Our housing market has a bitcoin problem.
Our housing market has a bitcoin problem.
Well, not quite. There is good news. But there’s also not-so-good news.
Arup, the consultants, have produced a Green Belt Assessment for the Council. It can be read in its entirety at https://spelthorne.gov.uk/article/13703/Green-Belt-Assessment . It is worth reading, particularly if there are parcels of Green Belt in your part of the Borough.
The study is not – yet – policy, a point which the Planning Officers at Spelthorne have been keen to make. There is further work to do in identifying which bits of Green Belt to protect, and which to abandon to developers. A public consultation on Issues and Options is due to be held in the spring of 2018 where this further work will be unveiled.
Nevertheless, one can easily imagine a developer’s barrister latching on to anything in this document which serves their desire to cover the entire south east in concrete and tar, as well as arguing vociferously and repeatedly against anything which does not.
The Assessment examines in detail every parcel of Green Belt in the Borough to see how far each piece fulfils the five purposes of Green Belt land:
Each parcel of land is rated as either Strong, Moderate or Weak in terms of fulfilling these five purposes. These ratings can be seen on the following map (click here or see page 54 of Chapter 5). Each parcel of land is allocated a number on this map. An explanation of how the rating for each parcel of land was arrived at can be seen in Annex Report 2 – Local Area Assessment Pro-formas at https://spelthorne.gov.uk/article/13703/Green-Belt-Assessment .
But that is not the end of the story, about which more below.
The good news is that the whole of the Kempton Park estate has been rated as Strong.
The not-so-good news is that there are areas in Sunbury which are rated as Moderate or Weak – many of them open spaces that are very well used, and highly valued, by residents. Sunbury Park, for example, is rated only Moderate. And Sunbury Cricket Club is rated Weak.
And the other not-so-good news is that even land rated as Strong does not have protection. See Map 6.1 (click here or see page 80 in Chapter 6 ). Area 32 is rated Strong, But that part of it north of Stirling Avenue, Park Avenue and Croysdale Avenue is recommended for sub-division and development. There are other examples in Sunbury, and elsewhere in the Borough.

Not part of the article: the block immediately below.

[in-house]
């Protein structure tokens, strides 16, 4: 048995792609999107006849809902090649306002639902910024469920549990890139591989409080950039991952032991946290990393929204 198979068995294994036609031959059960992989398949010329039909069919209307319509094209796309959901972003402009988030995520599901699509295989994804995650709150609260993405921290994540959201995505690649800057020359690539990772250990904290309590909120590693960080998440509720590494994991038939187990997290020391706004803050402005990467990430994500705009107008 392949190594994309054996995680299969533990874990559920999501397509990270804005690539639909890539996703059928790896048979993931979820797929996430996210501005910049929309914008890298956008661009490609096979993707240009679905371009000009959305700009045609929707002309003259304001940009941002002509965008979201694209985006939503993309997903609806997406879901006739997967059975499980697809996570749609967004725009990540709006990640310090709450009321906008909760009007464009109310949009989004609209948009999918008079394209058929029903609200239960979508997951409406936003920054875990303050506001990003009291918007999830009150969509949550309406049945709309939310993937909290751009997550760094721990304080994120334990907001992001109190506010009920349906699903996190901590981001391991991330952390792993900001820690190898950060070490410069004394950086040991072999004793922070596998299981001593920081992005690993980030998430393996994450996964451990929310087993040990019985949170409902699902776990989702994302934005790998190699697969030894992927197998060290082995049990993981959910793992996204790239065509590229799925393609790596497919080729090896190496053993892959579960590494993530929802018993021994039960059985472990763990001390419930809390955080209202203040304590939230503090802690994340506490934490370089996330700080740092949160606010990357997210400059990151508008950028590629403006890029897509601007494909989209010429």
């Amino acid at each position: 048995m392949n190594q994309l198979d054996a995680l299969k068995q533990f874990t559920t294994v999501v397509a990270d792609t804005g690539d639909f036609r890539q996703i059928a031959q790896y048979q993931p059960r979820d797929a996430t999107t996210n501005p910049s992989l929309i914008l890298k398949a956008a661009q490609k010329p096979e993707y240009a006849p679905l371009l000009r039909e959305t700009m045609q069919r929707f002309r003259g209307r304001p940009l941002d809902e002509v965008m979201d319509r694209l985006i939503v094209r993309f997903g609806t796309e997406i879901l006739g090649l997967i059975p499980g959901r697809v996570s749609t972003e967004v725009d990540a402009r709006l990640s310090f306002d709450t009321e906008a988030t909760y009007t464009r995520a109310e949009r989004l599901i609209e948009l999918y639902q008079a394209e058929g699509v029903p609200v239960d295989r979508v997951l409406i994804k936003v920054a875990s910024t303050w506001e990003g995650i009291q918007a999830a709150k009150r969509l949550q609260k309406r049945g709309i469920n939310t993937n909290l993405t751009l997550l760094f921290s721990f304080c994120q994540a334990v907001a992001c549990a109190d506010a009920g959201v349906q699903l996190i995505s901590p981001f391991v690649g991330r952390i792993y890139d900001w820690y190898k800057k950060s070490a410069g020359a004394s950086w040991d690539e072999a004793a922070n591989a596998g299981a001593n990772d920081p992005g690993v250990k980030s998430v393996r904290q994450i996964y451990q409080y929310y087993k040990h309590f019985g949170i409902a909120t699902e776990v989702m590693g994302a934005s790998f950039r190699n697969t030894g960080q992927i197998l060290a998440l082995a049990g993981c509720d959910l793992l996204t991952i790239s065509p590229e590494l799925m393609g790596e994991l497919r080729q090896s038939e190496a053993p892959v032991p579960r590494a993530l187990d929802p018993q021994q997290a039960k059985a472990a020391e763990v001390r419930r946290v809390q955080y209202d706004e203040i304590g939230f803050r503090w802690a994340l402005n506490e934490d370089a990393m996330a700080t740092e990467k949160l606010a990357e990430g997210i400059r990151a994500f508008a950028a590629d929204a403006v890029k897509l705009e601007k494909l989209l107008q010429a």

Finally, there are other areas of open space which do not enjoy Green Belt Status. They have the lesser protection of Protected Urban Open Space. The old London Irish ground was such a site. As we found out, it turned out to be Unprotected Urban Open Space, and is now covered in 230-odd houses. How does the Council intend to keep other such areas safe from developers?
The current council leadership has been very public in stating its intention to protect the Green Belt in Spelthorne. But there are Councillors – no names for the moment – who would happily see Green Belt developed, particularly if there is money involved for the Council. The test will come next Spring, when we see what Issues and Options the Planning Officers put before us.
As part of the Review of our Local Plan, the council is required to undertake a Green Belt review. Part of this Green Belt review is an Assessment compiled by Arup, the engineering consultancy.
Spelthorne’s Local Plan Working Party (LPWP) met last Monday to discuss, amongst other things, the Arup Green Belt Assessment. The Assessment considers each parcel of Green Belt in the Borough as to how each fulfils the five purposes of Green Belt laid down in the National Planning Policy Framework, which are:
The LPWP has forwarded this Arup Assessment to the Council cabinet meeting on 22 November, for them to decide whether and when to put this Assessment in the public domain. On the assumption that it would be extremely difficult for the Council not to make it available – other nearby Boroughs have made their Green Belt Assessments public – we will publicise it as soon as we are able to.
The LPWP also considered a request from LOSRA – the Lower Sunbury Residents Association – that members of Borough residents groups be allowed to attend meetings of the LPWP as observers. This request comes against the background that:
* KKG won an appeal to the Information Tribunal, against the Information Commissioner and Spelthorne Borough Council, who both said that the Council was entitled to keep the proceedings of the LPWP confidential indefinitely. The Tribunal judge disagreed.